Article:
The October 3, 2009, issue of Western Farm Press featured an article about a first time tomato grower who yielded an amazing 93-tons per acre, yet faced an uncertain finish to the season due primarily to fallout from California’s largest processing tomato crop in history. This is a follow-up to that article:
The last 100 acres of Brad and Ellen Johns’ 600-acre processing tomato crop were harvested.
It came four weeks after the first 500 were machine harvested, and Brad figures he lost 15 percent of the crop in the interim. He accepts that reduction — considering he was fearful the 100 acres might not be harvested at all, and he would be facing big economic losses.
The Johns and Morning Star Packing Co. were partners in the 600 acres grown just north of Hanford, Calif. in Kings County. It was the first time Johns had ever grown processing tomatoes. One of his fields averaged an amazing 93 tons per acre, double the state average.
However, the harvesters pulled out of his fields in early September to go to other areas to pick other growers’ ripe fields as part of what could turn out to be a bin-busting 13.5 million ton California processing tomato crop.
Packers contracted for 13.3 million tons based on strong tomato paste sales. Fortunately or unfortunately, a perfect growing season devoid of major problems resulted in fields averaging 70 or 80 tons or more. Packers ran a week to 10 days behind during the height of the season keeping up with the contract delivery dates.
Tomatoes are planted on specific dates with a targeted harvest/delivery date.
Morning Star promised the Johns it would come back after it took care of growers who apparently had not had any tomatoes harvested.
“They came back and that settled the issue,” Johns said. “And no loads were rejected because of mold, despite the fact the tomatoes had been in the fields four weeks longer than they should.”
Johns continued drip irrigating the unharvested tomatoes for a month and applied a fungicide to prevent mold. Fortunately, there was no rain of high humidity to significantly damage the crop.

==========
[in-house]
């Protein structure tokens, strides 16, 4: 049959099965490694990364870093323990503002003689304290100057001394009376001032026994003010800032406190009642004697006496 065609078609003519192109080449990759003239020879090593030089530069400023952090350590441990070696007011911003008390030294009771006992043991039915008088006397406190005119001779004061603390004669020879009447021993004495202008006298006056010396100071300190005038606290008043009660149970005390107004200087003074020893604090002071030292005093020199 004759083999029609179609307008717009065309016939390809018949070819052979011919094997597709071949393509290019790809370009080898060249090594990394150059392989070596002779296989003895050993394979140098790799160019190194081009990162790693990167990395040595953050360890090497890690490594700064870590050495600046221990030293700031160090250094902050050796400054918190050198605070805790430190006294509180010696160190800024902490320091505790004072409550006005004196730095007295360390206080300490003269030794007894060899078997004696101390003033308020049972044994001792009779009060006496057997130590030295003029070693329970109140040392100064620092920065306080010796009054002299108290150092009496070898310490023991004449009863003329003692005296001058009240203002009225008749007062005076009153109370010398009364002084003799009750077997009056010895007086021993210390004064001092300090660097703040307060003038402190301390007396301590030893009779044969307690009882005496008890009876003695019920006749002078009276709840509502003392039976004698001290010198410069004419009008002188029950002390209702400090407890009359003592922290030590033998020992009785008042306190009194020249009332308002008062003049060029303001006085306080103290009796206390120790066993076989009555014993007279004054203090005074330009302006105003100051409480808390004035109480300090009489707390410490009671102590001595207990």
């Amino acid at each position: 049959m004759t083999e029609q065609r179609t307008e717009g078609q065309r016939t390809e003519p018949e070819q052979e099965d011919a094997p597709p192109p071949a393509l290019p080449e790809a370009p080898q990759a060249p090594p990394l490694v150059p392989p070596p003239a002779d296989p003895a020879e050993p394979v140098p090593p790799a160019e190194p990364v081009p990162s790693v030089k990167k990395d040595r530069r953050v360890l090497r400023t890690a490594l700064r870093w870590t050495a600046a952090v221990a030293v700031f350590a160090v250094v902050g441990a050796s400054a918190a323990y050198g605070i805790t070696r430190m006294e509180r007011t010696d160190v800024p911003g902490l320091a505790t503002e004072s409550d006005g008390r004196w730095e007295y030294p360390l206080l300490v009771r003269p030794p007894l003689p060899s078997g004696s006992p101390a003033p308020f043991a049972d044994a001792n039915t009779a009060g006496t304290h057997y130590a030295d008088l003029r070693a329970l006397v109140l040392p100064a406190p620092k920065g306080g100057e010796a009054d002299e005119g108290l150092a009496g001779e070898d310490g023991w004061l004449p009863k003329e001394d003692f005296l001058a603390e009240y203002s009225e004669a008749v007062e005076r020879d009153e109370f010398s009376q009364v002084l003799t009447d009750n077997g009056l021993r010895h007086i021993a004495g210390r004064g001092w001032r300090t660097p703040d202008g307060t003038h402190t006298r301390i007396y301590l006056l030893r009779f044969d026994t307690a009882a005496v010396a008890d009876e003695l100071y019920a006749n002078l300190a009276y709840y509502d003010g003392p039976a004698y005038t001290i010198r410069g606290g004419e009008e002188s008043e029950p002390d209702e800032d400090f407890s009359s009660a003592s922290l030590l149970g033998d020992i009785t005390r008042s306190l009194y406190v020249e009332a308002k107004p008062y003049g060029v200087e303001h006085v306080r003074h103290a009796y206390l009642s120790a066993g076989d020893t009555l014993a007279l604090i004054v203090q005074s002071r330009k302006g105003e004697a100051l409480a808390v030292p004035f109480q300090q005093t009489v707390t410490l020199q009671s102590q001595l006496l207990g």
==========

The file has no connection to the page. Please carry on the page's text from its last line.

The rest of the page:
“We still averaged about 60 tons on the 100 acres,” Johns said. The state average is expected to about 40 tons this year.
Johns was among many first time processing tomato growers on the east side of the San Joaquin Valley this season. Packers came looking for them with the loss of water and processing tomato acreage on the West Side of the San Joaquin Valley. Johns has high quality, shallow well water.
His fields had never grown tomatoes, and he was miles from the nearest tomato fields. Therefore, insect pests were never an issue.
“It was a perfect weather year; the perfect storm that produced 93 tons of tomatoes,” Johns said.
“It was a blessing and a curse. I will take it as a blessing,” he says.
Morning Glory, which went into joint ventures on about 5,000 acres of tomatoes with many growers are “fair, honest people,” according to Johns. ”I think they just ran into a huge crop like all canneries did. Morning Star made whole on my tomatoes, and that is all I asked.”
He has signed a five-year agreement with Morning Star and will honor that. It is a tonnage contract for 60 tons per acre next season. This season he was paid on an acreage contract.
“I will probably not make the tonnage I did in 2009, but I expect to make 65 to 70 tons. With a 60-ton contract, I am concerned about those five to ten tons more I will likely make.”
Unlike many large, West Side growers, Johns and smaller acreage growers like him cannot afford to leave fields unharvested when field go over the contracted tonnage.
He is somewhat relieved going into next year because his infrastructure cost of putting in a drip irrigation system came out of the 2009 income. “I had $2,300 per acre in this crop this year.” Roughly $1,000 of that was the cost of the drip irrigation system.
He has signed an early delivery contract. “If the weather cooperates, we should start harvesting by July 4 next year. That should help with cost, if we avoid the frost.”
Like most growers, Johns is bracing for lower prices in 2010. He has been told it will be in the $60 to $70 per ton range. This year it was $80 per ton.
Although 2009 was something of a bittersweet, first-time experience growing processing tomatoes for the second generation Kings County farmer, he will grow tomatoes once again.
“One reason is that I am set up for drip irrigated tomatoes and nothing else. Another is that tomatoes are the only thing that looks halfway good for 2010. Corn and cotton are in the tank.”
As well as Johns did in 2009, he was still a novice. He admitted to learning plenty this season.
“Processing tomatoes are a different business than I am used to,” said Johns.
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